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The Costs and Benefits of an Excellent Education for All of America’s Children

Levin, Henry M.; Belfield, Clive; Muennig, Peter A.; Rouse, Cecilia

Broad policy decisions in education can be framed around a simple question: Do the benefits to society of investing in an educational strategy outweigh the costs?
We provide an answer for those individuals who currently fail to graduate from high school. The present cohort of 20-year olds in the US today includes over 700,000 high school dropouts, many from disadvantaged backgrounds. We investigate the economic consequences of improving their education.
First, we identify five leading interventions that have been shown to raise high school graduation rates; and we calculate their costs and their effectiveness. Second, we add up the lifetime public benefits of high school graduation. These include higher tax revenues as well as lower government spending on health, crime, and welfare. (We do not include private benefits such as higher earnings). Next, we compare the costs of the interventions to the public benefits.
We find that each new high school graduate would yield a public benefit of $209,000 in higher government revenues and lower government spending for an overall investment of $82,000, divided between the costs of powerful educational interventions and additional years of school attendance leading to graduation. The net economic benefit to the public purse is therefore $127,000 per student and the benefits are 2.5 times greater than the costs.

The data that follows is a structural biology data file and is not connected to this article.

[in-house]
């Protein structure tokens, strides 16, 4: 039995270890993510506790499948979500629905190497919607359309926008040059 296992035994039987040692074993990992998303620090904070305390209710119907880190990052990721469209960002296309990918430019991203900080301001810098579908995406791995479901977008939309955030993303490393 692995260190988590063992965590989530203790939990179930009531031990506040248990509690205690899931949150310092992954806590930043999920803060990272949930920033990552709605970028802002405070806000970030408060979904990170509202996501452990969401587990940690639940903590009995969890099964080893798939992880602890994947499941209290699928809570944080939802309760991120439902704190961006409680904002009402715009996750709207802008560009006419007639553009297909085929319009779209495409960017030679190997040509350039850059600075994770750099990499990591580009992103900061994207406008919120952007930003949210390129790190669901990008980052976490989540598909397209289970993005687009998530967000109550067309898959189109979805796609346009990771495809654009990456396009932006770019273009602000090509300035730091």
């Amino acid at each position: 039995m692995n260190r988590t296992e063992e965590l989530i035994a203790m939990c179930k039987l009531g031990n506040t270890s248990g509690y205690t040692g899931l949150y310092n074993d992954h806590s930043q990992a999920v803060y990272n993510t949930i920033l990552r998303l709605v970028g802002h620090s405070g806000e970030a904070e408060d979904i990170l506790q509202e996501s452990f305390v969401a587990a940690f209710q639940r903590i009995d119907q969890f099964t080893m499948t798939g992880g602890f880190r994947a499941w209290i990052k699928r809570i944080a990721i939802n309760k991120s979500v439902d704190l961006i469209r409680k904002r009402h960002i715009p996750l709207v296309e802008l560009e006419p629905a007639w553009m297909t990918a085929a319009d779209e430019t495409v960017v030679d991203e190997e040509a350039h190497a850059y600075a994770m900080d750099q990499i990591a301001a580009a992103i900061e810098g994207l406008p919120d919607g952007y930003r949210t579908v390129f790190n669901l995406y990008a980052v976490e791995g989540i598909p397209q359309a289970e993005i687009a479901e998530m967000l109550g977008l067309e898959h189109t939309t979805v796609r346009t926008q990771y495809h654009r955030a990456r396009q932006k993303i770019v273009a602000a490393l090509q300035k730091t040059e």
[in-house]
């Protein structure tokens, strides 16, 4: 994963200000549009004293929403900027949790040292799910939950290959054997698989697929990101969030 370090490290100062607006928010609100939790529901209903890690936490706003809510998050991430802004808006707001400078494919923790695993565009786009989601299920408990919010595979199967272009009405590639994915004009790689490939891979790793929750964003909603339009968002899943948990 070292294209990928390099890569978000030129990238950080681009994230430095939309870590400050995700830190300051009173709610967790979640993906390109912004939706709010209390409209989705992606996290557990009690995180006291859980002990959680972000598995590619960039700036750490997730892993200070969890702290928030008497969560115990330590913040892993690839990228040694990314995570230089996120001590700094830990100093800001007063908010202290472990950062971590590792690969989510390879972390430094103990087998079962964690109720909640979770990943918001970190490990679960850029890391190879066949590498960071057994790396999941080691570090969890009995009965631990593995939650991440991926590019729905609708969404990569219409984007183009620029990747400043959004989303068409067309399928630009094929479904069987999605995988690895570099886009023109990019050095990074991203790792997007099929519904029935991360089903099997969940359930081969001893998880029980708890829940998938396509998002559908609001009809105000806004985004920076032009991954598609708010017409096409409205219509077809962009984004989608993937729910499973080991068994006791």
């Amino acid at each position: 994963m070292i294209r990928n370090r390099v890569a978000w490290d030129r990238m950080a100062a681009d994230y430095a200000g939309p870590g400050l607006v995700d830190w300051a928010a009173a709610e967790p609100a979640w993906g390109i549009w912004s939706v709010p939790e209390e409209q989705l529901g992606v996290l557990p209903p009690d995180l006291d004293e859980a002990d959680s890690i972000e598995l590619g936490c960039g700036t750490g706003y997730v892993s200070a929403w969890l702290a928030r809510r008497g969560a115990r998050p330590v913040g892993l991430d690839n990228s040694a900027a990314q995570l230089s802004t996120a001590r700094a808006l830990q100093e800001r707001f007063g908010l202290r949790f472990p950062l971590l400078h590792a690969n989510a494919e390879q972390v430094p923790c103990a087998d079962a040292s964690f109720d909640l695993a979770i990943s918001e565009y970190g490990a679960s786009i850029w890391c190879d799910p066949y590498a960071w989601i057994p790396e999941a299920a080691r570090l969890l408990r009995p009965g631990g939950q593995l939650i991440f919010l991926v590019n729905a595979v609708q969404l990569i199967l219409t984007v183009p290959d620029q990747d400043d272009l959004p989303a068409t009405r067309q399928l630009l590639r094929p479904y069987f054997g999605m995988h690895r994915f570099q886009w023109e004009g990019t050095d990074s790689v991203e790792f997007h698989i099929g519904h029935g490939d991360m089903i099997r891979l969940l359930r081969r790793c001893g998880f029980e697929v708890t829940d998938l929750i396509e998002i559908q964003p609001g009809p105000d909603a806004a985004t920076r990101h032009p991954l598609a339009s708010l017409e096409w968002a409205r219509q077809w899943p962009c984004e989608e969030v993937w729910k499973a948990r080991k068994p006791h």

If the number of high school dropouts in this age cohort was cut in half, the government would reap $45 billion via extra tax revenues and reduced costs of public health, of crime and justice, and in welfare payments. This lifetime saving of $45 billion for the current cohort would also accrue for subsequent cohorts of 20-year olds.
If there is any bias to our calculations, it has been to keep estimates of the benefits conservative. Sensitivity tests indicate that our main conclusions are robust: the costs to the nation of failing to ensure high school graduation for all America’s children are substantial.
Educational investments to raise the high school graduation rate appear to be doubly beneficial: the quest for greater equity for all young adults would also produce greater efficiency in the use of public resources.

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More About This Work

Academic Units
Education Policy and Social Analysis
Publisher
Teachers College, Columbia University
Published Here
November 10, 2016
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